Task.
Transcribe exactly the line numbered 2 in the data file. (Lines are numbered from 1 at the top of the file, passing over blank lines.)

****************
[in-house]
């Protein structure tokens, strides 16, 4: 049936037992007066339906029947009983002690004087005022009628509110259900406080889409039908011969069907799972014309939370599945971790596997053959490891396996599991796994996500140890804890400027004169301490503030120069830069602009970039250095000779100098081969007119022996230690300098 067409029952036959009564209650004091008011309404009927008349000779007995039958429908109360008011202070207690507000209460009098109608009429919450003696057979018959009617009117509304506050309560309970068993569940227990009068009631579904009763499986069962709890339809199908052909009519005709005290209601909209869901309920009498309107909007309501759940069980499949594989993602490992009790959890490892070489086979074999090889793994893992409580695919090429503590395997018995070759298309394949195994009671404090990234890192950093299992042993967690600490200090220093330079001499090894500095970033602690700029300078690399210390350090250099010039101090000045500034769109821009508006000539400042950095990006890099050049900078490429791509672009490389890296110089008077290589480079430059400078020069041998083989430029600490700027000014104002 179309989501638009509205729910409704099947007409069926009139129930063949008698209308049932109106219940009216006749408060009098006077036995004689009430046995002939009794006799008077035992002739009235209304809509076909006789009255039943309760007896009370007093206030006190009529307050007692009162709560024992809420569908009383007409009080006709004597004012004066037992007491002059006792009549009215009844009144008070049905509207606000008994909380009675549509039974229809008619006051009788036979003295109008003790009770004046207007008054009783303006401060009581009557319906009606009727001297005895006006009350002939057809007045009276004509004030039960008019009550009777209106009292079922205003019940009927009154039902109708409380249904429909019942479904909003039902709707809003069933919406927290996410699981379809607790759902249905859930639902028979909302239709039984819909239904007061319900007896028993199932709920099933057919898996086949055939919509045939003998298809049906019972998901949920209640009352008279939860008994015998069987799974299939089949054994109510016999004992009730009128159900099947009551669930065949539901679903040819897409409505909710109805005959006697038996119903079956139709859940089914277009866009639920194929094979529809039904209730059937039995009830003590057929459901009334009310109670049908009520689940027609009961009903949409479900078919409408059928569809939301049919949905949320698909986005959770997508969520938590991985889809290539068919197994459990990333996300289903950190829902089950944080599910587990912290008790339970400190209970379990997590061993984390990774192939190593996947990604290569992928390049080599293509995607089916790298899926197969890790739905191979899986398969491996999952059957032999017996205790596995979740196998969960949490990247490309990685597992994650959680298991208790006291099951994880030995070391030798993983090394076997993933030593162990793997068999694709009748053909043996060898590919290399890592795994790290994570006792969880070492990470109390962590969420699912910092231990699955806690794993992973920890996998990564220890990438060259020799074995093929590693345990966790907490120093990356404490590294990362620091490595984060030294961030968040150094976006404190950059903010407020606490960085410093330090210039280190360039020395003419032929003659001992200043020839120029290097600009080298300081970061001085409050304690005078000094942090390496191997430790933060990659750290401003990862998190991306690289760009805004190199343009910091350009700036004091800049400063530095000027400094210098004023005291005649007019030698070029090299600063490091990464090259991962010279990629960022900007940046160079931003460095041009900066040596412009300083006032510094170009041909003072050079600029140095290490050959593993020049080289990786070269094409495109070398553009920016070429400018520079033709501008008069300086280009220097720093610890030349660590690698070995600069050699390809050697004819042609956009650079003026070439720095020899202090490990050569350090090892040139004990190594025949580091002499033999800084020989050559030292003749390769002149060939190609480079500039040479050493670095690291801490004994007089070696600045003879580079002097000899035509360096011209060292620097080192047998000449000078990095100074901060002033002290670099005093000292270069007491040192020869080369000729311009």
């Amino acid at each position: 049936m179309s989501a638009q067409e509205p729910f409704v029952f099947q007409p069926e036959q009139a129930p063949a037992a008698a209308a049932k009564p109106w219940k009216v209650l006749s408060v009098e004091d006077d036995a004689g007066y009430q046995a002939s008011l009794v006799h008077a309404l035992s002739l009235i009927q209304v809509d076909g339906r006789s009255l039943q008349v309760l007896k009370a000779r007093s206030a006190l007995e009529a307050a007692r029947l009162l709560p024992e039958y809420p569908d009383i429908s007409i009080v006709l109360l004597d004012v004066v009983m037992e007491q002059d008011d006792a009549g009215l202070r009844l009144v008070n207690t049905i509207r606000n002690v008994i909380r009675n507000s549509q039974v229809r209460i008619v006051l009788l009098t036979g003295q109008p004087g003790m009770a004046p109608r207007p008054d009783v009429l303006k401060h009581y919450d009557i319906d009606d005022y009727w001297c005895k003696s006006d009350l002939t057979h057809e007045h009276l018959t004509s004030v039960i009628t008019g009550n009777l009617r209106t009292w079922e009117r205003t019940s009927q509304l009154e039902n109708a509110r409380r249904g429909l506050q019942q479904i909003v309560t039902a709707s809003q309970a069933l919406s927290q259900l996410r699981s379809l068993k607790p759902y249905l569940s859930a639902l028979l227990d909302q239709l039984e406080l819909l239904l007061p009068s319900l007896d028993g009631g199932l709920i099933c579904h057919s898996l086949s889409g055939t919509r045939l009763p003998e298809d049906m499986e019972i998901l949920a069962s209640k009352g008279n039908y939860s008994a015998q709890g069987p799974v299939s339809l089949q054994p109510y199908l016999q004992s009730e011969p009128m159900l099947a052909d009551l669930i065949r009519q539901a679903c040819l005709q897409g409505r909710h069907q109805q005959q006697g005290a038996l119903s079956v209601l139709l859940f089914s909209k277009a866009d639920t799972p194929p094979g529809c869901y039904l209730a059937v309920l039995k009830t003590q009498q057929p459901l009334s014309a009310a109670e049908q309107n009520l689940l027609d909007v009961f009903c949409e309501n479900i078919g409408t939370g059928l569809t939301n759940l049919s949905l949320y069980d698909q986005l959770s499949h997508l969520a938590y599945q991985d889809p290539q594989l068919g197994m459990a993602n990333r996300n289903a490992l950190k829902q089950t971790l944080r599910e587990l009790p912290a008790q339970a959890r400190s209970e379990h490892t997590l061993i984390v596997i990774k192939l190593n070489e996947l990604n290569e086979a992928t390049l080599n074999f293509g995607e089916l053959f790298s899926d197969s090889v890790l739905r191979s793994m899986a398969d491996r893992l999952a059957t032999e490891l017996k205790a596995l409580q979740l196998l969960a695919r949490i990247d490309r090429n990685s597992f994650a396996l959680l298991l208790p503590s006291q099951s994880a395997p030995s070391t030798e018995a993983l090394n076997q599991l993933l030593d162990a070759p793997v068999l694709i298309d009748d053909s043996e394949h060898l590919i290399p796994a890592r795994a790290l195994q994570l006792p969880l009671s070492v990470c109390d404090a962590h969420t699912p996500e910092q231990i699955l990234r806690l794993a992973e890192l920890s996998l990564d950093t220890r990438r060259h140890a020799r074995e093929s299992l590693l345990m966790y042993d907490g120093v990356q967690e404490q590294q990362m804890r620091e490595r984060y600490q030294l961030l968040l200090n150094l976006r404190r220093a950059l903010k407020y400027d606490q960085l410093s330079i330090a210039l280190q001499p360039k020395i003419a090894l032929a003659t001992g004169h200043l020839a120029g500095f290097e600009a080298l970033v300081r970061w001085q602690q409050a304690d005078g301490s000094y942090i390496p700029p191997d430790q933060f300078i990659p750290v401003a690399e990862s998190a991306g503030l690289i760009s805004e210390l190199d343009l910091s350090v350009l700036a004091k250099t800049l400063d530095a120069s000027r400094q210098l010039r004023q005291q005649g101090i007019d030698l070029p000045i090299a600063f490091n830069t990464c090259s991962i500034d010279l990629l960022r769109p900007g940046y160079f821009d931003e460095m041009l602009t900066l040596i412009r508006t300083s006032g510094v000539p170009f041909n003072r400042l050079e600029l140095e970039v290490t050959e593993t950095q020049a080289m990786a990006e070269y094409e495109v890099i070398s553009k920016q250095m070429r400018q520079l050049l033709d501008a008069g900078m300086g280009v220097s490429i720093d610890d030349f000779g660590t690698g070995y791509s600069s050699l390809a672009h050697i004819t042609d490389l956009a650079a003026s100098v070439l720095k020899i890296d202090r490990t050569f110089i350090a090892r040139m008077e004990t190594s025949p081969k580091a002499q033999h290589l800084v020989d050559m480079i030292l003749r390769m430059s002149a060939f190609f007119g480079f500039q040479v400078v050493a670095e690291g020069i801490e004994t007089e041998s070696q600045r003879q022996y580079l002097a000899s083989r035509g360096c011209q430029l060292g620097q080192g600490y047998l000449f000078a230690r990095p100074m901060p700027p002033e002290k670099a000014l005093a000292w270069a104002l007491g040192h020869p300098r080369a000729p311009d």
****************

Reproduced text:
């Protein structure tokens, strides 16, 4: 049936037992007066339906029947009983002690004087005022009628509110259900406080889409039908011969069907799972014309939370599945971790596997053959490891396996599991796994996500140890804890400027004169301490503030120069830069602009970039250095000779100098081969007119022996230690300098 067409029952036959009564209650004091008011309404009927008349000779007995039958429908109360008011202070207690507000209460009098109608009429919450003696057979018959009617009117509304506050309560309970068993569940227990009068009631579904009763499986069962709890339809199908052909009519005709005290209601909209869901309920009498309107909007309501759940069980499949594989993602490992009790959890490892070489086979074999090889793994893992409580695919090429503590395997018995070759298309394949195994009671404090990234890192950093299992042993967690600490200090220093330079001499090894500095970033602690700029300078690399210390350090250099010039101090000045500034769109821009508006000539400042950095990006890099050049900078490429791509672009490389890296110089008077290589480079430059400078020069041998083989430029600490700027000014104002 179309989501638009509205729910409704099947007409069926009139129930063949008698209308049932109106219940009216006749408060009098006077036995004689009430046995002939009794006799008077035992002739009235209304809509076909006789009255039943309760007896009370007093206030006190009529307050007692009162709560024992809420569908009383007409009080006709004597004012004066037992007491002059006792009549009215009844009144008070049905509207606000008994909380009675549509039974229809008619006051009788036979003295109008003790009770004046207007008054009783303006401060009581009557319906009606009727001297005895006006009350002939057809007045009276004509004030039960008019009550009777209106009292079922205003019940009927009154039902109708409380249904429909019942479904909003039902709707809003069933919406927290996410699981379809607790759902249905859930639902028979909302239709039984819909239904007061319900007896028993199932709920099933057919898996086949055939919509045939003998298809049906019972998901949920209640009352008279939860008994015998069987799974299939089949054994109510016999004992009730009128159900099947009551669930065949539901679903040819897409409505909710109805005959006697038996119903079956139709859940089914277009866009639920194929094979529809039904209730059937039995009830003590057929459901009334009310109670049908009520689940027609009961009903949409479900078919409408059928569809939301049919949905949320698909986005959770997508969520938590991985889809290539068919197994459990990333996300289903950190829902089950944080599910587990912290008790339970400190209970379990997590061993984390990774192939190593996947990604290569992928390049080599293509995607089916790298899926197969890790739905191979899986398969491996999952059957032999017996205790596995979740196998969960949490990247490309990685597992994650959680298991208790006291099951994880030995070391030798993983090394076997993933030593162990793997068999694709009748053909043996060898590919290399890592795994790290994570006792969880070492990470109390962590969420699912910092231990699955806690794993992973920890996998990564220890990438060259020799074995093929590693345990966790907490120093990356404490590294990362620091490595984060030294961030968040150094976006404190950059903010407020606490960085410093330090210039280190360039020395003419032929003659001992200043020839120029290097600009080298300081970061001085409050304690005078000094942090390496191997430790933060990659750290401003990862998190991306690289760009805004190199343009910091350009700036004091800049400063530095000027400094210098004023005291005649007019030698070029090299600063490091990464090259991962010279990629960022900007940046160079931003460095041009900066040596412009300083006032510094170009041909003072050079600029140095290490050959593993020049080289990786070269094409495109070398553009920016070429400018520079033709501008008069300086280009220097720093610890030349660590690698070995600069050699390809050697004819042609956009650079003026070439720095020899202090490990050569350090090892040139004990190594025949580091002499033999800084020989050559030292003749390769002149060939190609480079500039040479050493670095690291801490004994007089070696600045003879580079002097000899035509360096011209060292620097080192047998000449000078990095100074901060002033002290670099005093000292270069007491040192020869080369000729311009």